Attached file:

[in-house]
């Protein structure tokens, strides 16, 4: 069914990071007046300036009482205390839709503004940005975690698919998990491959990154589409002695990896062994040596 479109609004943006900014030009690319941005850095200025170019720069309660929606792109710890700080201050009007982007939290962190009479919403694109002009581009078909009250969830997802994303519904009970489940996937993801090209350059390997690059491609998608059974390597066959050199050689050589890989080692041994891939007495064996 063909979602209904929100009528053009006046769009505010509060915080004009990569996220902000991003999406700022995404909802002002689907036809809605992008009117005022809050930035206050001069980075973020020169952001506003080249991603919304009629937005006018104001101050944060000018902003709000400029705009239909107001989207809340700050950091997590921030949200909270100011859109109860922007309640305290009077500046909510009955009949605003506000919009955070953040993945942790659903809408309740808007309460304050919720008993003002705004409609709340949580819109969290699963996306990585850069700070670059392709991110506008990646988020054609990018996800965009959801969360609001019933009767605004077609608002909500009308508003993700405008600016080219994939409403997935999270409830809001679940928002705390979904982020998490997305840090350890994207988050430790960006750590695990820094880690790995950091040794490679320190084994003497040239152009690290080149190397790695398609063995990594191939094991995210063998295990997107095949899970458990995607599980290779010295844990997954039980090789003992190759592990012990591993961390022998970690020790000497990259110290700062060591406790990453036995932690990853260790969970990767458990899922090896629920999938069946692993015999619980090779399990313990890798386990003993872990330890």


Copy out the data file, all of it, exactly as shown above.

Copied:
[in-house]
């Protein structure tokens, strides 16, 4: 069914990071007046300036009482205390839709503004940005975690698919998990491959990154589409002695990896062994040596 479109609004943006900014030009690319941005850095200025170019720069309660929606792109710890700080201050009007982007939290962190009479919403694109002009581009078909009250969830997802994303519904009970489940996937993801090209350059390997690059491609998608059974390597066959050199050689050589890989080692041994891939007495064996 063909979602209904929100009528053009006046769009505010509060915080004009990569996220902000991003999406700022995404909802002002689907036809809605992008009117005022809050930035206050001069980075973020020169952001506003080249991603919304009629937005006018104001101050944060000018902003709000400029705009239909107001989207809340700050950091997590921030949200909270100011859109109860922007309640305290009077500046909510009955009949605003506000919009955070953040993945942790659903809408309740808007309460304050919720008993003002705004409609709340949580819109969290699963996306990585850069700070670059392709991110506008990646988020054609990018996800965009959801969360609001019933009767605004077609608002909500009308508003993700405008600016080219994939409403997935999270409830809001679940928002705390979904982020998490997305840090350890994207988050430790960006750590695990820094880690790995950091040794490679320190084994003497040239152009690290080149190397790695398609063995990594191939094991995210063998295990997107095949899970458990995607599980290779010295844990997954039980090789003992190759592990012990591993961390022998970690020790000497990259110290700062060591406790990453036995932690990853260790969970990767458990899922090896629920999938069946692993015999619980090779399990313990890798386990003993872990330890």